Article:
'Sharp drop' in degree courses
The number of degree courses on offer at UK universities has been slashed by more than a quarter in the past six years, new research suggests.
It reveals that there are almost 20,000 fewer full-time undergraduate courses available now than there were in 2006.
The study, by the University and College Union (UCU) found cuts across a range of subjects, from the sciences to arts and humanities.
England, which will see tuition fees rise to a maximum of £9,000 per year from this autumn, has been the hardest hit, with almost a third fewer courses on offer, it claims.
UCU said that the findings show that funding cuts are affecting course availability, which could be damaging to students.
The report authors analysed official course data, and a sample of single subject degree courses to investigate whether there had been any noticeable change to what was on offer.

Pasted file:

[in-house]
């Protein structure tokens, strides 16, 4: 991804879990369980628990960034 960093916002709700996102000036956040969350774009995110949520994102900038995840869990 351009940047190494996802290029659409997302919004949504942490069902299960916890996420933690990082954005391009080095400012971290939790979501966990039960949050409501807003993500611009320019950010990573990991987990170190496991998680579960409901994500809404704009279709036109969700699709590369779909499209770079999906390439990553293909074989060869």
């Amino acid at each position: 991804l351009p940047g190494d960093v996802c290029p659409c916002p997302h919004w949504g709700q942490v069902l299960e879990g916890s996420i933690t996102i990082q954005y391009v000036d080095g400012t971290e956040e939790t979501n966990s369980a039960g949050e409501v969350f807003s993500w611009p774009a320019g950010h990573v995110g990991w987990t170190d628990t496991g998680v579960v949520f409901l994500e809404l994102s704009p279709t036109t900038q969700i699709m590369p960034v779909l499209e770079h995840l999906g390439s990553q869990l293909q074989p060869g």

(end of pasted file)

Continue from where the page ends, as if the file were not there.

It found a "sharp" reduction in the total number of full-time undergraduate degree courses in the UK - falling by 27% between 2006 and 2012.
In total, there are 51,116 degree courses available this year, compared to 70,052 in 2006.
Within the UK, England has seen a 31% reduction in courses, while Northern Ireland has seen a drop of 24%, Wales 11% and Scotland 3%.
UCU general secretary Sally Hunt said: "While successive governments have been dreaming up new ways to increase the cost of going to university, the range of subjects available to students has fallen massively."